Tue Dec 16 2008
Time Out Ratings<strong>Rating: </strong>4/5
Unlike much of the senseless television inflicted on children—such as the late-’90s phenomenon Barney and Friends—the Sesame Street chronicled in Michael Davis’s engrossing new book emerges as not just entertaining but carefully orchestrated, well-researched and truly educational. The brainchild of wunderkind Joan Cooney (television’s first female executive producer), Muppet maestro Jim Henson and countless other civic-minded artsy types, the show, launched almost four decades ago, banked on the novel idea that learning could be fun. And the good times were politically progressive, too: Despite its wide appeal, Sesame Street, as a by-product of LBJ’s Great Society initiative, was originally directed at inner-city children who were being left behind by a deficient educational system.
Davis begins his account right where Sesame Street’s story could have ended—the day of Jim Henson’s funeral on May 21, 1990 (Big Bird was among the eulogists). Michael Eisner and his Disney minions had been trying for years to acquire the rights to Sesame Street’s characters, and with Henson’s untimely demise, the time looked ripe for Bert and Ernie’s relocation. But Cooney & Co. were used to dealing with powerful, hostile forces, not least Richard Nixon, who in the early ’70s attempted to shut down PBS. The creative team Davis describes emerges as the toughest, most politically sound puppet-show producers on the planet, and the author’s swift narrative—the product of hundreds of interviews—is essentially a Dumpster dive into Oscar’s trash can of cast stories (particularly entertaining is Kevin Clash, the voice of Elmo) and even public controversy (Davis gives a great analysis of discussions surrounding Bert and Ernie’s sexuality). It’s a sensitive, honest account that could jog fond memories even from the amnesiac Street denizen Forgetful Jones.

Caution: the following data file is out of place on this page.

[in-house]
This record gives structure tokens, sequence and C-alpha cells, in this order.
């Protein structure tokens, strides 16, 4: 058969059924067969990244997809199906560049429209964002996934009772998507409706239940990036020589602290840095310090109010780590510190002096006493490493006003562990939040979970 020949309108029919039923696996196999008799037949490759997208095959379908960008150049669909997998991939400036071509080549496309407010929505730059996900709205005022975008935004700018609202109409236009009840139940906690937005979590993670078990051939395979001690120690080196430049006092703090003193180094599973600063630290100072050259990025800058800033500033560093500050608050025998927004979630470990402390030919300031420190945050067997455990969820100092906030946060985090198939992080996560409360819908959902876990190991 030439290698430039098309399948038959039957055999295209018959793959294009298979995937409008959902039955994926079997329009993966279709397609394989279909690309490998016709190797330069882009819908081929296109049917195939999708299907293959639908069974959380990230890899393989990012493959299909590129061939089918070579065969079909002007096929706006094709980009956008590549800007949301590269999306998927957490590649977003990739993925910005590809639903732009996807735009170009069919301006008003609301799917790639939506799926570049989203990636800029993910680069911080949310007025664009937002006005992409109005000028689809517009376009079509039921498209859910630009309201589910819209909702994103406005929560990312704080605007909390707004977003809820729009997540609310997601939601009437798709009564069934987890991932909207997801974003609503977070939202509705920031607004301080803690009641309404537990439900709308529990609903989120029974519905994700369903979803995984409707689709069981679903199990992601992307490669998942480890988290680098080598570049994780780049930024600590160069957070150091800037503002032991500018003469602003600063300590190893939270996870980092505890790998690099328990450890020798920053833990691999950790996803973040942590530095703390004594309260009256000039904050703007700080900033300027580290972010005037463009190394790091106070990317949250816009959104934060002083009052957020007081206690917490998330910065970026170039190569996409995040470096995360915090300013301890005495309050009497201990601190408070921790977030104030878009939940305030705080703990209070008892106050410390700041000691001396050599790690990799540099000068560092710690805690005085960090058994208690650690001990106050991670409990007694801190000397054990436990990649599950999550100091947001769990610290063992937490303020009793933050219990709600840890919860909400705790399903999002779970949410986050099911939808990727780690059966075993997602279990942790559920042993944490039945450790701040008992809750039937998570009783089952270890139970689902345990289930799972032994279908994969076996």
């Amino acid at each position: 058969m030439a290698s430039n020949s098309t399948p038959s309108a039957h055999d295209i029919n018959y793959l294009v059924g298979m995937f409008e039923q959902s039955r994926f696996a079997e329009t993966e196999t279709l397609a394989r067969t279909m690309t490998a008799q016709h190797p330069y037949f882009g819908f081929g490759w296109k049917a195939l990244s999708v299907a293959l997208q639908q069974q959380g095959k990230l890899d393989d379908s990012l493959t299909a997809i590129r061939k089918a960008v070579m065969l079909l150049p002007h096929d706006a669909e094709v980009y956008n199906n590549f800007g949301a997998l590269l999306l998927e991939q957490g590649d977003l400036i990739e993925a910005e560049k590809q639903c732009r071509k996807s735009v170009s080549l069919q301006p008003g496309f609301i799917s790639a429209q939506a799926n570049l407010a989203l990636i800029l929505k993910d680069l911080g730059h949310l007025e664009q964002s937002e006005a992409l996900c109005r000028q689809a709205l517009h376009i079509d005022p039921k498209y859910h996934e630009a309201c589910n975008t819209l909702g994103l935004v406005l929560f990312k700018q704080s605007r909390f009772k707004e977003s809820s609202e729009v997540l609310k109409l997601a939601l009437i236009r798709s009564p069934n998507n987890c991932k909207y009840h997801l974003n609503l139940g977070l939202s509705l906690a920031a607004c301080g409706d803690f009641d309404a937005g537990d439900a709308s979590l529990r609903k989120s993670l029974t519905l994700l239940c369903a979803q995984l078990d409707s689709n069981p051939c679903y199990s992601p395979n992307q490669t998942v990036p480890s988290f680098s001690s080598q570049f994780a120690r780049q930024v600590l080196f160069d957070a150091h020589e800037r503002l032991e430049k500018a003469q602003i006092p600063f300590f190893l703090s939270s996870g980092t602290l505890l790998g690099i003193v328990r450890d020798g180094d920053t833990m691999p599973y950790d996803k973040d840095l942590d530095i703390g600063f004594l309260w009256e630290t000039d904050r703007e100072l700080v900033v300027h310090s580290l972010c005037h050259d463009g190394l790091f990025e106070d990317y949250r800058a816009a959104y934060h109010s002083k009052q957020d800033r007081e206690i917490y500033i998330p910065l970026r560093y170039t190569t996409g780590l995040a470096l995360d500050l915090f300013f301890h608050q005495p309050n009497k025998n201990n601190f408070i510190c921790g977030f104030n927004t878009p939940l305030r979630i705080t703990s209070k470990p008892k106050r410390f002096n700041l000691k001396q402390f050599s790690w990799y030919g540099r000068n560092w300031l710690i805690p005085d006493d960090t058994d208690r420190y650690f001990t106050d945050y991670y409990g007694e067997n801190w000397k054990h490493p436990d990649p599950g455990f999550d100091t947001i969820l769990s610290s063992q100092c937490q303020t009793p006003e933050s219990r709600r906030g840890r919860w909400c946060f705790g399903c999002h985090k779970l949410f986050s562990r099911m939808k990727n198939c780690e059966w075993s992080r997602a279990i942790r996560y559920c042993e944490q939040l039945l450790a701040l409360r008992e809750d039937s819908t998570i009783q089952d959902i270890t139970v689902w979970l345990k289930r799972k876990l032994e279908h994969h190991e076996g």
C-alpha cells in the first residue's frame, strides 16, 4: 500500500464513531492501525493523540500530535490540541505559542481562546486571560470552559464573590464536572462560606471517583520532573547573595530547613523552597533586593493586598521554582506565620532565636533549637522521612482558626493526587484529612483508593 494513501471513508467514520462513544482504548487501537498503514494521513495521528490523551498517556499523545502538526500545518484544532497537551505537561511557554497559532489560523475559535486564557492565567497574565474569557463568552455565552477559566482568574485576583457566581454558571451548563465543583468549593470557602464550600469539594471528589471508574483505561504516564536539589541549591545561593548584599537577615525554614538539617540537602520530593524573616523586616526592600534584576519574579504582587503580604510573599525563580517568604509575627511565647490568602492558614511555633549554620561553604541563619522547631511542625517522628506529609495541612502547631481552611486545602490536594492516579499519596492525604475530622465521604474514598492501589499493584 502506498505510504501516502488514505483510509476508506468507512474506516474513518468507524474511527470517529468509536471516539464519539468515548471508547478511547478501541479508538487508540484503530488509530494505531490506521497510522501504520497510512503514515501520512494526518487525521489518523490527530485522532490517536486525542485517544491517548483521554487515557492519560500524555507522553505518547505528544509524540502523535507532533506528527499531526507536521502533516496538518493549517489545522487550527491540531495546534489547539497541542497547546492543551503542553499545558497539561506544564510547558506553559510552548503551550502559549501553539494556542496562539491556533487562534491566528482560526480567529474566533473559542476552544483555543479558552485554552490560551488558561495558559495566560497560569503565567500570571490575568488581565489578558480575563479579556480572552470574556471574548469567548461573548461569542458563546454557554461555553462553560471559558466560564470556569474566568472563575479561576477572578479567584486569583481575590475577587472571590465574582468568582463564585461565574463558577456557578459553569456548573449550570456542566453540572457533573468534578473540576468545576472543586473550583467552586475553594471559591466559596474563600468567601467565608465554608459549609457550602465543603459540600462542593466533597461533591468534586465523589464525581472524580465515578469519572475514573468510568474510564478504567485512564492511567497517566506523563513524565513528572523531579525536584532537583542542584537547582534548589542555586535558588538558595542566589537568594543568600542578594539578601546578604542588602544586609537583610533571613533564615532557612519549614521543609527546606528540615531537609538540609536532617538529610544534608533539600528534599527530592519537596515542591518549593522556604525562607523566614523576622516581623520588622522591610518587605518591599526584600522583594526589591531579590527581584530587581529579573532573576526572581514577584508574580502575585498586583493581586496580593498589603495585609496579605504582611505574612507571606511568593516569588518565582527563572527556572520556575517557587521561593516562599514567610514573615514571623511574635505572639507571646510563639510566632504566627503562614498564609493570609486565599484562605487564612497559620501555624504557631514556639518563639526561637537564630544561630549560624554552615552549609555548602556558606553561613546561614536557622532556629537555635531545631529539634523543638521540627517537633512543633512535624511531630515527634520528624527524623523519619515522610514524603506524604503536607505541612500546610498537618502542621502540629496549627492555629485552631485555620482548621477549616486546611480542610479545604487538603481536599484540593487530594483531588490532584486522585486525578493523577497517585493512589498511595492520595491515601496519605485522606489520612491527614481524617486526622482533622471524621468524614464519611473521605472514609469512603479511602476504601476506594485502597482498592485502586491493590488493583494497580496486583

Davis reads Jan 5 at Barnes and Noble Lincoln Triangle.
Buy Street Gang now on BN.com